- Arousal and Reactivity Symptoms - This category of symptoms has also been called heightened arousal and includes behaviors like jumpiness, sleep disturbances, irritability and/or aggressive behavior, problems with concentration, and reckless or self-destructive behaviors.
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In trying to understand the impact of unhealed trauma on the human brain, it\'s helpful to have a basic understanding of the brain.
A simple model of the human brain is to envision it as three separate brains (the triune brain); each with its own separate functions and sense of time. These parts are:
- R-complex brain or brainstem - The base of the brain contains the cerebellum, and it directly connects to the spinal cord. This part is responsible for functions like reflexive behaviors, muscle control, balance, breathing, heartbeat, feeding/digestion, and reproduction.
- The limbic brain - This area is the center of emotion and learning. This part also includes the amygdala, which scans for any threat or danger, and sends out a signal to other parts of the brain when a threat is perceived.
- The cerebral brain or neocortex - this part is responsible for things that make us distinctly human: logic; reasoning skills; analysis and problem-solving; speech and verbal understanding; meaning-making; willpower; and, wisdom.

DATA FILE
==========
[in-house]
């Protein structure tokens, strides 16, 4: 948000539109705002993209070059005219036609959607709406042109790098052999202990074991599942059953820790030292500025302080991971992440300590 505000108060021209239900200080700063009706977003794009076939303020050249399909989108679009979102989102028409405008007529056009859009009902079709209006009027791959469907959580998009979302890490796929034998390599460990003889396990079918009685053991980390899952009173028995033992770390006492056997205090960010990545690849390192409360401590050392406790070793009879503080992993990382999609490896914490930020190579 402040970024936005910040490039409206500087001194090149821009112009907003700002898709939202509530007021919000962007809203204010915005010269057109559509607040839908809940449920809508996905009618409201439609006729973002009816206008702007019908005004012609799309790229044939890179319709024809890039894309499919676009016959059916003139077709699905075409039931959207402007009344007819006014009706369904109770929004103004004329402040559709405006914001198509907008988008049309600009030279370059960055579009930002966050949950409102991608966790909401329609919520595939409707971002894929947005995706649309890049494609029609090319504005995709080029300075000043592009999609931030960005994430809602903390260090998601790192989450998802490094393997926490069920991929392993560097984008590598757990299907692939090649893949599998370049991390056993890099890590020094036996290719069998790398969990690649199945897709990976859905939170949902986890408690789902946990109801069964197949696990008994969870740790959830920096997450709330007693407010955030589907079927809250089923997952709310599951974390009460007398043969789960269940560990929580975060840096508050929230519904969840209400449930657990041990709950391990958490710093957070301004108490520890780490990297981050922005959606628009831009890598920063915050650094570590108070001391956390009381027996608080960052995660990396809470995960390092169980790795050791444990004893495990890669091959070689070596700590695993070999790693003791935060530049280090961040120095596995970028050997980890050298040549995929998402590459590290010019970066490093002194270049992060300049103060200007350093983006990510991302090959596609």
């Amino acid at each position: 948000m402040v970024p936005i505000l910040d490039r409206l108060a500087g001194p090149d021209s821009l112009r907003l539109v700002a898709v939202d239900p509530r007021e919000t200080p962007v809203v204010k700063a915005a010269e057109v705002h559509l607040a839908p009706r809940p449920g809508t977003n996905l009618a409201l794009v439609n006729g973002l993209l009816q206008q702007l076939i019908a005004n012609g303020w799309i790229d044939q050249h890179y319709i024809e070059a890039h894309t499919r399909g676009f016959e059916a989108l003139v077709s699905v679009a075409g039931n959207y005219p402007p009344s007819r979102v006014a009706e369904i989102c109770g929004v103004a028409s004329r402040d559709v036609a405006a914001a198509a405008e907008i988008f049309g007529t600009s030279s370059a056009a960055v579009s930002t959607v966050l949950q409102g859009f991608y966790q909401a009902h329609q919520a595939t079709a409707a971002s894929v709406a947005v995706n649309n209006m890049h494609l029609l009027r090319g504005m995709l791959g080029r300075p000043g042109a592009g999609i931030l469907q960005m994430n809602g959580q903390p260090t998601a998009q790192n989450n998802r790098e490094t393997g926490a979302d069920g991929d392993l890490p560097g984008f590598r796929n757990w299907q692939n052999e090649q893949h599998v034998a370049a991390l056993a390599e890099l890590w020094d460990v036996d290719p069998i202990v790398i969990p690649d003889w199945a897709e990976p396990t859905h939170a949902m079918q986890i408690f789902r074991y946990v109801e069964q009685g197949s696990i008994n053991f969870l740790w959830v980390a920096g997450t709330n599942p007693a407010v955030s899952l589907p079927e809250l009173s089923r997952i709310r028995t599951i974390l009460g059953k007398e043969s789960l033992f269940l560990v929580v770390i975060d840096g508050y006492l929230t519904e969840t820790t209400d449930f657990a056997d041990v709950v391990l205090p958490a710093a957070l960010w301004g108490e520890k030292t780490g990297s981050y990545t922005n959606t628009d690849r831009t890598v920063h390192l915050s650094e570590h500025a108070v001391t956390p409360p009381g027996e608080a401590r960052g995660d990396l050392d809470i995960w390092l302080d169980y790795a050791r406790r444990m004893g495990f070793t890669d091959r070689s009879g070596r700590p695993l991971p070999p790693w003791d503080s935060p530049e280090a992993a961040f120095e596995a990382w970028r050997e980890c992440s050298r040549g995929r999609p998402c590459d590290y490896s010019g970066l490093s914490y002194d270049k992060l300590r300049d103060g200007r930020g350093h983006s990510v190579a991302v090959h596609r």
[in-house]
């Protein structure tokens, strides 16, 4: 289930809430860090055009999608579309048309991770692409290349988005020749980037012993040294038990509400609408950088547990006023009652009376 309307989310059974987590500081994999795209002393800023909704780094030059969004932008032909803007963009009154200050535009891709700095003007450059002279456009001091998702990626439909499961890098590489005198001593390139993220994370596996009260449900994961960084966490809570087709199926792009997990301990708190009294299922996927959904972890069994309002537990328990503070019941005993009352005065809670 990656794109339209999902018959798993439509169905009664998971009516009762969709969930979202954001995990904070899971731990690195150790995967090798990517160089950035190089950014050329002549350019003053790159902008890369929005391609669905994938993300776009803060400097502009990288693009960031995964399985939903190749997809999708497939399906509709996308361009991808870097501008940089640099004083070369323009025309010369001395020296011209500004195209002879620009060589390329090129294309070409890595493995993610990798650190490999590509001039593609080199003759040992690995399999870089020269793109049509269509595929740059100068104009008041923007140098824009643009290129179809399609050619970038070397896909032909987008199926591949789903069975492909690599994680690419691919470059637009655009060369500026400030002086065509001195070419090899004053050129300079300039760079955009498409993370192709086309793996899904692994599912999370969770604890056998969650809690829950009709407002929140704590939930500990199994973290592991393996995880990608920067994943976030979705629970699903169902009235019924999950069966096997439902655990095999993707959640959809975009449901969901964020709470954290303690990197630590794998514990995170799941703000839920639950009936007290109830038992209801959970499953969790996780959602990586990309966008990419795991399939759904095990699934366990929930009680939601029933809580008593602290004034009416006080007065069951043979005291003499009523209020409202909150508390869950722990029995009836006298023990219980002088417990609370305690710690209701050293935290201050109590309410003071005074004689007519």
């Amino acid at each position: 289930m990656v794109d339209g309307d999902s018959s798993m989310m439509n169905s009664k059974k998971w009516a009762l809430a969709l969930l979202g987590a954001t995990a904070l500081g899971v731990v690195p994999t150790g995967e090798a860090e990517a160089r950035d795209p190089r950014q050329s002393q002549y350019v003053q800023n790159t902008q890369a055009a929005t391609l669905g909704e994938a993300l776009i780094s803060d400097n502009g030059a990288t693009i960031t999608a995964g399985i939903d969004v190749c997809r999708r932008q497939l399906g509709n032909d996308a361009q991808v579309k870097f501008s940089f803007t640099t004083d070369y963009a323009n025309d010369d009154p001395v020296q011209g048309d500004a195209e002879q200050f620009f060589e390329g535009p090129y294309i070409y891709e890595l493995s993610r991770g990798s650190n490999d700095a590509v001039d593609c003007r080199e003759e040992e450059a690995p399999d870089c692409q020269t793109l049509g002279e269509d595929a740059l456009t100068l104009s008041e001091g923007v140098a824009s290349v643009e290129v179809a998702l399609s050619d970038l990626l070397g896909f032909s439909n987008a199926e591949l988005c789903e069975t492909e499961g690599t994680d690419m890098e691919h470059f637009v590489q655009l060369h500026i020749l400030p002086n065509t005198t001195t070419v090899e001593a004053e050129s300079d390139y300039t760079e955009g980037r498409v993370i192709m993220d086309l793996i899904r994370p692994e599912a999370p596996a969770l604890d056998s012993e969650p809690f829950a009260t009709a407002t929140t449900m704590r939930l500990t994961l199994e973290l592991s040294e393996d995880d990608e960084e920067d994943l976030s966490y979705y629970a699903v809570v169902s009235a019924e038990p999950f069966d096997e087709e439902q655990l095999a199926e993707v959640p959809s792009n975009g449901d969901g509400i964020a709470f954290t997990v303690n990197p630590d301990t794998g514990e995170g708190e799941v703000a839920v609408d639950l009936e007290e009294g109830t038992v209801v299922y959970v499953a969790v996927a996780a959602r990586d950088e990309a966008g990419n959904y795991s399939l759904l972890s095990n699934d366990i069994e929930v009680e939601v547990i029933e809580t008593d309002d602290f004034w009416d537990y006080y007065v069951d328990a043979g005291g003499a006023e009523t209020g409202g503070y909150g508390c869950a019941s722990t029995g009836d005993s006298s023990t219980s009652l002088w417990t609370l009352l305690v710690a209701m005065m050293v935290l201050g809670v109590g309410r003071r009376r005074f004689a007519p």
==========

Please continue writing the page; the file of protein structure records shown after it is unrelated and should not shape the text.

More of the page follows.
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- The simplest framework for healing trauma dates back to the late 1800s and includes 3 stages - Stabilization, Identification and Relapse prevention.
- One great misconception about trauma counseling is that once trauma is processed or cleared, then it's gone. A healthier and more accurate approach is to view trauma as something that can be healed, but not cured. A cure implies you either have a disease or disorder, or you do not. Healing implies various degrees of adaptation and adjustment that occur over time.
- If trauma seems like it might be a factor in your healing journey, finding a trauma-informed therapist is key.
- Trauma recovery looks different for each survivor. It is largely dependent upon each person's recovery goals.
- Cognitive therapies focus on modifying those dysfunctional thoughts so that feelings and behaviors improve.
- Mindfulness teaches people to live in a state of acceptance with a keen awareness of the present moment, and recognizes that thoughts are just that - merely thoughts. They don't represent any truth or reality.
- Many approaches for healing trauma incorporate an element of exposure therapy.
- Eye Movement Desensitization and Reprocessing (EMDR) is currently one of the most researched therapies for PTSD, and it now appears on the SAMHSA registry of evidence-based practices.
- Body, Movement & Expressive Arts Therapies - Because unhealed trauma wreaks havoc on the body, it makes perfect sense to include the body in the healing process.
- Medications - Before you agree to take a medication, be sure you have specifically mentioned to the provider your trauma background. Many symptoms of trauma and stressor-related disorders look like symptoms of other disorders. Without properly considering your trauma background, your provider may prescribe medications that are not helpful, and may even make things worse.